We have Vive Social, which is using VR Chat, which is a really big virtual spatial tool for collaboration and chatting, it's for the scenario of people having permanent fixtures which could be for things like large brands wanting to do experimental experience events, where they can come in an area as a permanent experience.
Lastly is Vive Campus, from VirBELA, which is a great tool where they come in and mimic your actual office and create it in virtual reality. You can go into your office, walk around the campus, go into people’s office, and talk to them, giving a feeling of working together.
These are all brought together under that one umbrella that is XR Suite
All of these are supported by single-sign-on and will be combined with similar looks and UI's, designed to make it all feel like a singular platform. The servers are run using AWS (Amazon Web Services) and, as such, are optimised to allow for meetings across the globe. More than this, it will enable experiences through VR that - particularly in the current climate - wouldn't be available otherwise.
For example, as more aspects of the world are finding themselves locked down and going digital, it would be possible to hold a concert using VR headsets. Film screenings in a virtual cinema, full events to meet with prospective clients, investors, and audiences. All with your products and their specifications displayed, interactive in a virtual space. Graham spoke about two events HTC held, saying this:
We, this year alone, have done so many events with these tools. So, for example, The Fabric of Reality was from Vive Museum, using The Museum of Other Reality with Verizon Media, where during Fashion Week we actually brought in some designs of the future and allowed people to experience them. That was on both the PC, in VR, and also streamed on places like YouTube so showing to big audiences.
If you take another audience like the Venice Film Festival, with Vive Social we enabled the ability to review the content from Venice Film Festival VR category. Three amazing judges checked it out and, actually, we had over a thousand people attend that event, just looking through and seeing how it was.
As well as Venice, there is also Raindance Immersive, which is ongoing right now. Other social aspects include concerts. We've seen a world-record-breaking concert in Fortnite this year already. Graham mentioned how Bjork had done several interactive and three-dimensional shows using VR, but of course, noting how there is considerable untapped potential for the medium.
The question then comes to price and accessibility. It's not realistically affordable for everybody to have a headset, both socially and within a company who are looking at this on a B2B level. This doesn't mean that people can't get involved in meetings, lessons, or social aspects., Affordability and accessibility being placed to the forefront, thanks to PC and mobile access. To quote Graham:
It really allows that flexibility. It even has PC viewing without a VR headset, so that you can still be avatar in the space. In future you'll even be able to use a smartphone to be on a 2D stream but looking in that 3D environment. We really do find it a great tool to move forward.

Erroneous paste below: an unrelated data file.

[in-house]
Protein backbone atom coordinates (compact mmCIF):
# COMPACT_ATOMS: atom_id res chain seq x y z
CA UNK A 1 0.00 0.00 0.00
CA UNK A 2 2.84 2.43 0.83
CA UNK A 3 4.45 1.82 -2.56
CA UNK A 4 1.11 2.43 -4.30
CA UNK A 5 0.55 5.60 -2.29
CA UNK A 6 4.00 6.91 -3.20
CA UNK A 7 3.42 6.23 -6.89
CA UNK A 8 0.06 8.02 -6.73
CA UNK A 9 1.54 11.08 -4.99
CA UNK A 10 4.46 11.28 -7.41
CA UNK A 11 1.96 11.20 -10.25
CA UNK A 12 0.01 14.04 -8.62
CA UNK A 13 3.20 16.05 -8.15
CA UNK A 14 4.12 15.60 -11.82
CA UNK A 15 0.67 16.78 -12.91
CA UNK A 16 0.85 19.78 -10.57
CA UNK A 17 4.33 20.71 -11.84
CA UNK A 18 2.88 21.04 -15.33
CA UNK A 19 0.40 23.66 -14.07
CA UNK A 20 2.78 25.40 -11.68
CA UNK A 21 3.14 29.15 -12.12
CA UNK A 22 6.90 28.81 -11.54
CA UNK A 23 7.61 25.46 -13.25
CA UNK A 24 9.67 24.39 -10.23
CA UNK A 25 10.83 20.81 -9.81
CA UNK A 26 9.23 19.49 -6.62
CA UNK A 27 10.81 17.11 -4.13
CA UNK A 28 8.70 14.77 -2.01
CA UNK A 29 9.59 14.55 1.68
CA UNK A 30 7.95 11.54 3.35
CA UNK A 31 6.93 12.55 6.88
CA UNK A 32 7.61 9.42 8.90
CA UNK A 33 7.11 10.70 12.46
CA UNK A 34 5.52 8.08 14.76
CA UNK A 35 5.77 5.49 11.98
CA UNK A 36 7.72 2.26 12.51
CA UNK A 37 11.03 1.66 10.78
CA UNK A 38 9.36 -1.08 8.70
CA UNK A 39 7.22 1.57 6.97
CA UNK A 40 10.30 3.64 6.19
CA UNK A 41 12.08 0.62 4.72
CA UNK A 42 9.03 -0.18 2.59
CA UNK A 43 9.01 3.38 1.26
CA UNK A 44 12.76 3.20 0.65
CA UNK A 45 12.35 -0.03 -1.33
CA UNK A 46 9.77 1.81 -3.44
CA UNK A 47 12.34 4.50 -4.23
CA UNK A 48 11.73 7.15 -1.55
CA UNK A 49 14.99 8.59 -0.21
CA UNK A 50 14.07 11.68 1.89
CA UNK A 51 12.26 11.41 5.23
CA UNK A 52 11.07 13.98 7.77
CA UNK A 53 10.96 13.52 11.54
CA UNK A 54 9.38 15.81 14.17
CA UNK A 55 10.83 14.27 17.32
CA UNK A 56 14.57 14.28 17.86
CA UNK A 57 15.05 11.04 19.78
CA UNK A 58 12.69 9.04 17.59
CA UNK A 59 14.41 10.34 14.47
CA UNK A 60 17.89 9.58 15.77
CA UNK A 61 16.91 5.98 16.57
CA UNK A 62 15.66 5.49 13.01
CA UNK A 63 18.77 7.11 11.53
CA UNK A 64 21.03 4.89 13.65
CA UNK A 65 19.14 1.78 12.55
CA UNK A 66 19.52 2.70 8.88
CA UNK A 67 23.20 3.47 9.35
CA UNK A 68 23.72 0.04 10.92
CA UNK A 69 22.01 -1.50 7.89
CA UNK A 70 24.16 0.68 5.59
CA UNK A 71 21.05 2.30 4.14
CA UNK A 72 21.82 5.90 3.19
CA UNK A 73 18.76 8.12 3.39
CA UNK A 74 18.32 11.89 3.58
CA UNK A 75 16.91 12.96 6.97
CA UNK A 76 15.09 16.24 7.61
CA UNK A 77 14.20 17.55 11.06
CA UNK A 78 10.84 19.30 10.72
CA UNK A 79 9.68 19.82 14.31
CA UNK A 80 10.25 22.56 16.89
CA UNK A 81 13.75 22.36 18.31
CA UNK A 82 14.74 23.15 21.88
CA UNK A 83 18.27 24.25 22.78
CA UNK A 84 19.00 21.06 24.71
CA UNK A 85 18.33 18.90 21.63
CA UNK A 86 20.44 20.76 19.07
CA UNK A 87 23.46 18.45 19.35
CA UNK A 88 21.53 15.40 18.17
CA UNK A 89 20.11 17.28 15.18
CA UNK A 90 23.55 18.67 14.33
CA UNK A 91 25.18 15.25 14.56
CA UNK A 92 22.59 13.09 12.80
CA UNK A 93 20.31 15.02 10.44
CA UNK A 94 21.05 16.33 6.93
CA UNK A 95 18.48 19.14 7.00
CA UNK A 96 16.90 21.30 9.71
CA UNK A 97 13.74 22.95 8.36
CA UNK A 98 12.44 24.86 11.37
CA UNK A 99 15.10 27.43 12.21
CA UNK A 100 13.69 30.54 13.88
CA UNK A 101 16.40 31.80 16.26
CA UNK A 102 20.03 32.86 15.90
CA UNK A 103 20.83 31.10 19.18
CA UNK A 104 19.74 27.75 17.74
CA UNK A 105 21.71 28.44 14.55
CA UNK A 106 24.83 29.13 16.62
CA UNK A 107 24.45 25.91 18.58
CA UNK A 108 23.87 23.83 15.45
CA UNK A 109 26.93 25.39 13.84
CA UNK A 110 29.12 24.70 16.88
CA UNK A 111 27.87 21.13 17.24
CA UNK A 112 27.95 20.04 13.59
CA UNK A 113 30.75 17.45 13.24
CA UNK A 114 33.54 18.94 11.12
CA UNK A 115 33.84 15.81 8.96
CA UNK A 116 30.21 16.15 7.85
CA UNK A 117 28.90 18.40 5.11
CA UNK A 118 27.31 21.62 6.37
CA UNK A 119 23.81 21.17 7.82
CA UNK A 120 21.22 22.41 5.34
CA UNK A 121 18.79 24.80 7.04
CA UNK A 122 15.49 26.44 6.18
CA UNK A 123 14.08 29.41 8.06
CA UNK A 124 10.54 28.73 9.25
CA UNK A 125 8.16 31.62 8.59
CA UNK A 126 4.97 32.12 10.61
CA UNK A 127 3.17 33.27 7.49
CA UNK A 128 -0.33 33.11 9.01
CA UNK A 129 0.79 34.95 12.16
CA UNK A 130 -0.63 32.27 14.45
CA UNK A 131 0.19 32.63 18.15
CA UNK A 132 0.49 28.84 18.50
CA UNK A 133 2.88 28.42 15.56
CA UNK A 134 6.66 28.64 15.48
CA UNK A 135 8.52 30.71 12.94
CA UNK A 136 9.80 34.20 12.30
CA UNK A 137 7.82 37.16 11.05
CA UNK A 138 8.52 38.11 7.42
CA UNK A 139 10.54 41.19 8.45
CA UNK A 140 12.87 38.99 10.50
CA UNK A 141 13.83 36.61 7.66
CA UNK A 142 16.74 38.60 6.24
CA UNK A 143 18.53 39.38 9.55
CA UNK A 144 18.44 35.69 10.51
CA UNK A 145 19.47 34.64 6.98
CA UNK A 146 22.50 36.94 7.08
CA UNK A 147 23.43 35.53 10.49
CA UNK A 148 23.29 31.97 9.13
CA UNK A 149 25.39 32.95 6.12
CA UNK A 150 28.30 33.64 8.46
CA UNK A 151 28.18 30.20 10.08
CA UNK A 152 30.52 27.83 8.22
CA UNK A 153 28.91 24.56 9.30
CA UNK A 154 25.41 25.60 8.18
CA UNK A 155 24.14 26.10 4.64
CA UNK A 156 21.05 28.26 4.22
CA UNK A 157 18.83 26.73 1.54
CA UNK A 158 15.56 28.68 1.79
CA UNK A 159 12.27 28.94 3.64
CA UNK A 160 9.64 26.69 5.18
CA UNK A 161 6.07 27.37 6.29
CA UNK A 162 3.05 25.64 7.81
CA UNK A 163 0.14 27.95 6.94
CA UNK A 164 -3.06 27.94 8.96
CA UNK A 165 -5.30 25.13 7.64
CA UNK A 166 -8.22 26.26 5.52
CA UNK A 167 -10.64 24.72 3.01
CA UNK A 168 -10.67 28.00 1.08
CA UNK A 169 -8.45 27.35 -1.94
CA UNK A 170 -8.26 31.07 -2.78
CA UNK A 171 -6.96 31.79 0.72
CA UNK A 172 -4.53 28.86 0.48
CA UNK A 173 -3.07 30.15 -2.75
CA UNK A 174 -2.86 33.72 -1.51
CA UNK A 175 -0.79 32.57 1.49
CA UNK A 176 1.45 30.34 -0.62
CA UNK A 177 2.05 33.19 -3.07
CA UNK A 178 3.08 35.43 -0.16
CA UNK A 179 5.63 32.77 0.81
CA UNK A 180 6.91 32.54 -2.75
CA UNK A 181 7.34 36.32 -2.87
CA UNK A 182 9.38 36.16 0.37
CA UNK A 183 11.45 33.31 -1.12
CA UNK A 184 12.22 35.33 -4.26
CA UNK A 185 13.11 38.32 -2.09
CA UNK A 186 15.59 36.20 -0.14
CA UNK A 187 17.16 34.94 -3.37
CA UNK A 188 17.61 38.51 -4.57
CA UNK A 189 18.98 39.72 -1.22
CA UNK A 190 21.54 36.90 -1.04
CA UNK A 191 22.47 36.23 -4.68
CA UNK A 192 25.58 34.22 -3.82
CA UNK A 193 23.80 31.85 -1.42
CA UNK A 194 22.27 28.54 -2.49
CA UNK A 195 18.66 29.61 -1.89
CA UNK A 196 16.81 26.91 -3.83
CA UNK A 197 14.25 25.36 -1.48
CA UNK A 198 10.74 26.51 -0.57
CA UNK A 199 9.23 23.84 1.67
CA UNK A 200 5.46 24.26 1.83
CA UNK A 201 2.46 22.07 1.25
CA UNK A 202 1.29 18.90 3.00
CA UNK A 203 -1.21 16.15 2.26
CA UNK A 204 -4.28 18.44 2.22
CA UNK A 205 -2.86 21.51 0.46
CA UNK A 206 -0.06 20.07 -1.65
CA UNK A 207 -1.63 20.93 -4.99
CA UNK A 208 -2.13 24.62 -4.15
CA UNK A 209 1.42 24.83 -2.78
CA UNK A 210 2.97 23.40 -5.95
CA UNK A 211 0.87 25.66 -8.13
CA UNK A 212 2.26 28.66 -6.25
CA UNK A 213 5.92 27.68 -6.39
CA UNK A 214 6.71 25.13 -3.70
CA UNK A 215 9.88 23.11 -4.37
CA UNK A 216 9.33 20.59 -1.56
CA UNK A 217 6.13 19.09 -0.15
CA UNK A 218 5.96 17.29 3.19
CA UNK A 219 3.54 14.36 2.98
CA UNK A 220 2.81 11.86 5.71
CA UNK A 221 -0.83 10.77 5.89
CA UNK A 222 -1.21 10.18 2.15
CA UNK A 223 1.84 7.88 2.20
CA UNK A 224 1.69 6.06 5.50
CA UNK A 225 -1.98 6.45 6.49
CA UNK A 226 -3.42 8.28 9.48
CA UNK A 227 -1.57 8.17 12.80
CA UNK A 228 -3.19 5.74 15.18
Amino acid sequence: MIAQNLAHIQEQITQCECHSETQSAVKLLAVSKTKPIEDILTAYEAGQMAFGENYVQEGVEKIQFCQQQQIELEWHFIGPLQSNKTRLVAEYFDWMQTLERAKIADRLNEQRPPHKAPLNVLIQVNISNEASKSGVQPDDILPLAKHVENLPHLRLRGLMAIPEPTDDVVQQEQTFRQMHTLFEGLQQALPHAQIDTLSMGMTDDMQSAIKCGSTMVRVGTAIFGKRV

On a B2B level, the XR Suite is entirely customisable with HTC offering bespoke packages. You tailor the package to your needs, which can also include headsets.
Looking to the Future - XR Suite, AR/VR Glasses, and More
Speaking about the XR Suite and VR, HTC is looking at businesses, education, and similar areas as a transitionary period. The hope is that VR, now it's moved past the enthusiast and moving into the B2B space, is that it will eventually be used by the general public, following the trend set by the tech before it.
What was interesting is a part of the conversation on the future of the tech. Specifically, what HTC is looking towards. Seven years ago, before you could honestly say VR was ready, Google attempted AR glasses with Google Glass. What I wasn't expecting was the conversation turning to this again. HTC is thinking about this direction and leading the VR and AR market. This was indicated by Graham saying this:
Going forward, actually we want everyone to own a pair of lightweight glasses that, then, can do these functionalities and it be the next UI paradigm, that everybody gets spatial information as they walk down the street. Yelp reviews, video calls from friends, or AR features as they're walking, etc.
It's genuinely interesting to me, the potential of AR glasses, the connectivity they bring and the potential information at your eyes at any time. There are always going to be issues and learning blocks, but as HTC are showing with VR, they're more than capable of learning and adapting. The XR Suite and its capabilities, of which I've only scratched the surface, highlights this. Without a shadow of a doubt - and I mean no offence to those who have held the many presentations and meetings on games I've had since it went digital - this has been the most engaged I've been in a one-hour presentation and discussion.
The potential to work, learn and - to an extent - socialise is there. As VR moves even further into the mainstream and becomes more affordable, it genuinely seems like HTC is looking to lead the way.